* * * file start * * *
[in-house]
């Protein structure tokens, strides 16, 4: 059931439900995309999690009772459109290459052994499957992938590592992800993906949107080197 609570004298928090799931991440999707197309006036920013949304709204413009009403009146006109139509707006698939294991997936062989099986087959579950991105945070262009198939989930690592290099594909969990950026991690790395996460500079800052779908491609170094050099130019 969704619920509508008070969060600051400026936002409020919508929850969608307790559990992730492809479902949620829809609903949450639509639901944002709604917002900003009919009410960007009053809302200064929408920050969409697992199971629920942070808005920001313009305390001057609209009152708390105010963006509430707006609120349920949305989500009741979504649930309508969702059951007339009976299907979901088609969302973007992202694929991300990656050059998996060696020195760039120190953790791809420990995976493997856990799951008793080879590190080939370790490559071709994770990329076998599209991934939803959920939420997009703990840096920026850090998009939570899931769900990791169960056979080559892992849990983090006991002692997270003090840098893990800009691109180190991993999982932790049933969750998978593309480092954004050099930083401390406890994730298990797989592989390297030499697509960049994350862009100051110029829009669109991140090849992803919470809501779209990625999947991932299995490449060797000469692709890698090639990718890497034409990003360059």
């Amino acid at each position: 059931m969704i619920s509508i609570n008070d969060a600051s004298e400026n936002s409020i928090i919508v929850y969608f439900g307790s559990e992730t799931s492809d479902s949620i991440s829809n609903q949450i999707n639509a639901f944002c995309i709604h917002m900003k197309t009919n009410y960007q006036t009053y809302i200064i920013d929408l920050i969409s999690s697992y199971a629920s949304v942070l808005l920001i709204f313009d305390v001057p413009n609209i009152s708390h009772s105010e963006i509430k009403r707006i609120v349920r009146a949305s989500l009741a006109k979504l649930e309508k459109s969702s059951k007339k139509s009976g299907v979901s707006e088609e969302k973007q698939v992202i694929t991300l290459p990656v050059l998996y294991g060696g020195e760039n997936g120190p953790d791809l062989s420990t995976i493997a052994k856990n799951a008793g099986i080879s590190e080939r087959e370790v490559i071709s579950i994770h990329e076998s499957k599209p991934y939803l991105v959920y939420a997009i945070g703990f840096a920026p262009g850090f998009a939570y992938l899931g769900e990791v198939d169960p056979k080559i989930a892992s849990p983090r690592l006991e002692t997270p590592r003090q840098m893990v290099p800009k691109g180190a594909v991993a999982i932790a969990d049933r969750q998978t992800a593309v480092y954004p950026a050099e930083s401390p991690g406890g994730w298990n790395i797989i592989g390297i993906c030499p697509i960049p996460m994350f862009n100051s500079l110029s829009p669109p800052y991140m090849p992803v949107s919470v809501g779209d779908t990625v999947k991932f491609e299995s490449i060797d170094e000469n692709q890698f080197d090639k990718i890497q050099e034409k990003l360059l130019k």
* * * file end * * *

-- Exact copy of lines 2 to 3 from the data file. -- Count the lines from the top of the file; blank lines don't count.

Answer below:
């Protein structure tokens, strides 16, 4: 059931439900995309999690009772459109290459052994499957992938590592992800993906949107080197 609570004298928090799931991440999707197309006036920013949304709204413009009403009146006109139509707006698939294991997936062989099986087959579950991105945070262009198939989930690592290099594909969990950026991690790395996460500079800052779908491609170094050099130019 969704619920509508008070969060600051400026936002409020919508929850969608307790559990992730492809479902949620829809609903949450639509639901944002709604917002900003009919009410960007009053809302200064929408920050969409697992199971629920942070808005920001313009305390001057609209009152708390105010963006509430707006609120349920949305989500009741979504649930309508969702059951007339009976299907979901088609969302973007992202694929991300990656050059998996060696020195760039120190953790791809420990995976493997856990799951008793080879590190080939370790490559071709994770990329076998599209991934939803959920939420997009703990840096920026850090998009939570899931769900990791169960056979080559892992849990983090006991002692997270003090840098893990800009691109180190991993999982932790049933969750998978593309480092954004050099930083401390406890994730298990797989592989390297030499697509960049994350862009100051110029829009669109991140090849992803919470809501779209990625999947991932299995490449060797000469692709890698090639990718890497034409990003360059």
């Amino acid at each position: 059931m969704i619920s509508i609570n008070d969060a600051s004298e400026n936002s409020i928090i919508v929850y969608f439900g307790s559990e992730t799931s492809d479902s949620i991440s829809n609903q949450i999707n639509a639901f944002c995309i709604h917002m900003k197309t009919n009410y960007q006036t009053y809302i200064i920013d929408l920050i969409s999690s697992y199971a629920s949304v942070l808005l920001i709204f313009d305390v001057p413009n609209i009152s708390h009772s105010e963006i509430k009403r707006i609120v349920r009146a949305s989500l009741a006109k979504l649930e309508k459109s969702s059951k007339k139509s009976g299907v979901s707006e088609e969302k973007q698939v992202i694929t991300l290459p990656v050059l998996y294991g060696g020195e760039n997936g120190p953790d791809l062989s420990t995976i493997a052994k856990n799951a008793g099986i080879s590190e080939r087959e370790v490559i071709s579950i994770h990329e076998s499957k599209p991934y939803l991105v959920y939420a997009i945070g703990f840096a920026p262009g850090f998009a939570y992938l899931g769900e990791v198939d169960p056979k080559i989930a892992s849990p983090r690592l006991e002692t997270p590592r003090q840098m893990v290099p800009k691109g180190a594909v991993a999982i932790a969990d049933r969750q998978t992800a593309v480092y954004p950026a050099e930083s401390p991690g406890g994730w298990n790395i797989i592989g390297i993906c030499p697509i960049p996460m994350f862009n100051s500079l110029s829009p669109p800052y991140m090849p992803v949107s919470v809501g779209d779908t990625v999947k991932f491609e299995s490449i060797d170094e000469n692709q890698f080197d090639k990718i890497q050099e034409k990003l360059l130019k």